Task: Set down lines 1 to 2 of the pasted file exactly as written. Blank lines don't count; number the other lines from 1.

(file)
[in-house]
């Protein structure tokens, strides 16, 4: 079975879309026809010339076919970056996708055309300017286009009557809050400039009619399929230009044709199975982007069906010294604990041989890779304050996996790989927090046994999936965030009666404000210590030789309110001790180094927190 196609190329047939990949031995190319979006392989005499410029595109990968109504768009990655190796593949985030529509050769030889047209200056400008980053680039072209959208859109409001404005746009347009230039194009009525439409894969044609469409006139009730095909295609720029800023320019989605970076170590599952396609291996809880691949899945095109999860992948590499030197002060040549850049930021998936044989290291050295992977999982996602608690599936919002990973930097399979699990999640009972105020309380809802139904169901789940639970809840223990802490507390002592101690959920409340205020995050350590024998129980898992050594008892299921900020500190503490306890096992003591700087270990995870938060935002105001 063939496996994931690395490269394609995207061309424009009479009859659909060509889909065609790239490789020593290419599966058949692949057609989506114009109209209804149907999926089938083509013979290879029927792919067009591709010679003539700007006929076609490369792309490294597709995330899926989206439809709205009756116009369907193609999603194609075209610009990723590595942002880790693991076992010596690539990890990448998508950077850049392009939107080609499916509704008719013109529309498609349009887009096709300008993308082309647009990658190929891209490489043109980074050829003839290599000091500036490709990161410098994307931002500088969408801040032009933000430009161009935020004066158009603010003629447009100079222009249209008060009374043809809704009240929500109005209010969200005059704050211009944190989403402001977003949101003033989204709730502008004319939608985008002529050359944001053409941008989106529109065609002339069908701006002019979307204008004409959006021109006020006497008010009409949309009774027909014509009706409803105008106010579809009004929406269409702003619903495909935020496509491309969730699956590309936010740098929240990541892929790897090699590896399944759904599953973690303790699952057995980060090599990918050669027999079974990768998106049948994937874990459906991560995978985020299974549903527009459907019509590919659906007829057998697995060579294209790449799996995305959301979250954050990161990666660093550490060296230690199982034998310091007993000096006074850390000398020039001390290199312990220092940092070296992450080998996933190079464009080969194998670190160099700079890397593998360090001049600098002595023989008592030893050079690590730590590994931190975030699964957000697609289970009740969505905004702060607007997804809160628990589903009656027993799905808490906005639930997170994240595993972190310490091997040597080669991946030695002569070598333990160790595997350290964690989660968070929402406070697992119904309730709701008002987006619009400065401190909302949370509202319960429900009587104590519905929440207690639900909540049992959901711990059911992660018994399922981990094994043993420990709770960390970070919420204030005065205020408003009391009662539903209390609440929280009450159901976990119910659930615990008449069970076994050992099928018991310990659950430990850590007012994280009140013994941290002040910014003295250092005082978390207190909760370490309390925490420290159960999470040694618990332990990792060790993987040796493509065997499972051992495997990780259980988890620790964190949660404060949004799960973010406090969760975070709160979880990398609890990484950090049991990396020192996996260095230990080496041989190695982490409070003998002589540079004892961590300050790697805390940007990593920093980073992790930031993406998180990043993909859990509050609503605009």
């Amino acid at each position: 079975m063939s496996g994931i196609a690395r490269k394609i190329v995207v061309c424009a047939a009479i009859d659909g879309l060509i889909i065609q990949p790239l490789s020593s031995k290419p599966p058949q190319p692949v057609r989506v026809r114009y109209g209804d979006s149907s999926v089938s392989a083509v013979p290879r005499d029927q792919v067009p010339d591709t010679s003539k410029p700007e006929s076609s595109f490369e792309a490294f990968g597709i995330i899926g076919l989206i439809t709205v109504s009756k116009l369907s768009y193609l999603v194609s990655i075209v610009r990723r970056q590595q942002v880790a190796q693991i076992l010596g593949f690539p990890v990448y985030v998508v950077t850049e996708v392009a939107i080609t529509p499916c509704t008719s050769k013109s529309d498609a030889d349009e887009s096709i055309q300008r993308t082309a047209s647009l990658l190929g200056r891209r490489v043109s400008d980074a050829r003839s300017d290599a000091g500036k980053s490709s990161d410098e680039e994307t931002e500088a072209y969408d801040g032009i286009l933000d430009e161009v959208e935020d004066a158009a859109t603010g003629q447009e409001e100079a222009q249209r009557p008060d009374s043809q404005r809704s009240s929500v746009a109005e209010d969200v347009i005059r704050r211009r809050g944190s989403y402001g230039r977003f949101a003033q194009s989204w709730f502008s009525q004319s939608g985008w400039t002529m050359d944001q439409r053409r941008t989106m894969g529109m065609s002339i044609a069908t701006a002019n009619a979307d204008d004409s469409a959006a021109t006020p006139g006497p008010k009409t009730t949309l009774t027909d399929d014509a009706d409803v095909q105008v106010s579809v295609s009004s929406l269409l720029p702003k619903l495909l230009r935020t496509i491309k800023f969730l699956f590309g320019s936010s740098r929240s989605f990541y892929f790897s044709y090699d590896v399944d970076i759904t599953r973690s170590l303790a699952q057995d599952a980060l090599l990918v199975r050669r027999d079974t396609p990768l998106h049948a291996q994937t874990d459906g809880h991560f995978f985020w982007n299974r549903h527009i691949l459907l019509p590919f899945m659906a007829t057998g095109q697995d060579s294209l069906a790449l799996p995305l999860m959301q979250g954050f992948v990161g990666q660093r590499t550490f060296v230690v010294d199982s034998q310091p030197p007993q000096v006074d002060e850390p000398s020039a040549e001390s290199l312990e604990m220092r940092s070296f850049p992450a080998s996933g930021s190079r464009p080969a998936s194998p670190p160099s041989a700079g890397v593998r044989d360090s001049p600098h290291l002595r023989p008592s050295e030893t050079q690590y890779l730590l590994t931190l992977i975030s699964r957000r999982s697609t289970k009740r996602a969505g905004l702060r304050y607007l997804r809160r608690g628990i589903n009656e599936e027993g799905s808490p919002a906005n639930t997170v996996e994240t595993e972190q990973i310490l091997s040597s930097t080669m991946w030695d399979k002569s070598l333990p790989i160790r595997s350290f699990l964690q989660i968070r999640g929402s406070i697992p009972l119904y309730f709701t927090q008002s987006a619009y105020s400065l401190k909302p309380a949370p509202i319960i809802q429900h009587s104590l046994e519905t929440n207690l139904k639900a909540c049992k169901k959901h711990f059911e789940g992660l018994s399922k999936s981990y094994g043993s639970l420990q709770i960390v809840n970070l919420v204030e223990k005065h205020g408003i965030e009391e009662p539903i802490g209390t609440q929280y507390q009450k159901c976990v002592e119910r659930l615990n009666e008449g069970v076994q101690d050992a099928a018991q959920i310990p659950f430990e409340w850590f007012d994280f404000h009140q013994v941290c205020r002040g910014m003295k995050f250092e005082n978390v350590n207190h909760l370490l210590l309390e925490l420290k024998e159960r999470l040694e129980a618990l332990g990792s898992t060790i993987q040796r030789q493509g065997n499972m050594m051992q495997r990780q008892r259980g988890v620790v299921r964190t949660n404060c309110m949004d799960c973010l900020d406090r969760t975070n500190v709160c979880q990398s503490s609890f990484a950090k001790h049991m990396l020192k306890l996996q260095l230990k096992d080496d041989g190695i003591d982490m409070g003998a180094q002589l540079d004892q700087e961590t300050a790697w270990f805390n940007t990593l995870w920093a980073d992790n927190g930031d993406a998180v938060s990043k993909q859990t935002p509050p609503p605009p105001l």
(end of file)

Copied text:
[in-house]
């Protein structure tokens, strides 16, 4: 079975879309026809010339076919970056996708055309300017286009009557809050400039009619399929230009044709199975982007069906010294604990041989890779304050996996790989927090046994999936965030009666404000210590030789309110001790180094927190 196609190329047939990949031995190319979006392989005499410029595109990968109504768009990655190796593949985030529509050769030889047209200056400008980053680039072209959208859109409001404005746009347009230039194009009525439409894969044609469409006139009730095909295609720029800023320019989605970076170590599952396609291996809880691949899945095109999860992948590499030197002060040549850049930021998936044989290291050295992977999982996602608690599936919002990973930097399979699990999640009972105020309380809802139904169901789940639970809840223990802490507390002592101690959920409340205020995050350590024998129980898992050594008892299921900020500190503490306890096992003591700087270990995870938060935002105001 063939496996994931690395490269394609995207061309424009009479009859659909060509889909065609790239490789020593290419599966058949692949057609989506114009109209209804149907999926089938083509013979290879029927792919067009591709010679003539700007006929076609490369792309490294597709995330899926989206439809709205009756116009369907193609999603194609075209610009990723590595942002880790693991076992010596690539990890990448998508950077850049392009939107080609499916509704008719013109529309498609349009887009096709300008993308082309647009990658190929891209490489043109980074050829003839290599000091500036490709990161410098994307931002500088969408801040032009933000430009161009935020004066158009603010003629447009100079222009249209008060009374043809809704009240929500109005209010969200005059704050211009944190989403402001977003949101003033989204709730502008004319939608985008002529050359944001053409941008989106529109065609002339069908701006002019979307204008004409959006021109006020006497008010009409949309009774027909014509009706409803105008106010579809009004929406269409702003619903495909935020496509491309969730699956590309936010740098929240990541892929790897090699590896399944759904599953973690303790699952057995980060090599990918050669027999079974990768998106049948994937874990459906991560995978985020299974549903527009459907019509590919659906007829057998697995060579294209790449799996995305959301979250954050990161990666660093550490060296230690199982034998310091007993000096006074850390000398020039001390290199312990220092940092070296992450080998996933190079464009080969194998670190160099700079890397593998360090001049600098002595023989008592030893050079690590730590590994931190975030699964957000697609289970009740969505905004702060607007997804809160628990589903009656027993799905808490906005639930997170994240595993972190310490091997040597080669991946030695002569070598333990160790595997350290964690989660968070929402406070697992119904309730709701008002987006619009400065401190909302949370509202319960429900009587104590519905929440207690639900909540049992959901711990059911992660018994399922981990094994043993420990709770960390970070919420204030005065205020408003009391009662539903209390609440929280009450159901976990119910659930615990008449069970076994050992099928018991310990659950430990850590007012994280009140013994941290002040910014003295250092005082978390207190909760370490309390925490420290159960999470040694618990332990990792060790993987040796493509065997499972051992495997990780259980988890620790964190949660404060949004799960973010406090969760975070709160979880990398609890990484950090049991990396020192996996260095230990080496041989190695982490409070003998002589540079004892961590300050790697805390940007990593920093980073992790930031993406998180990043993909859990509050609503605009």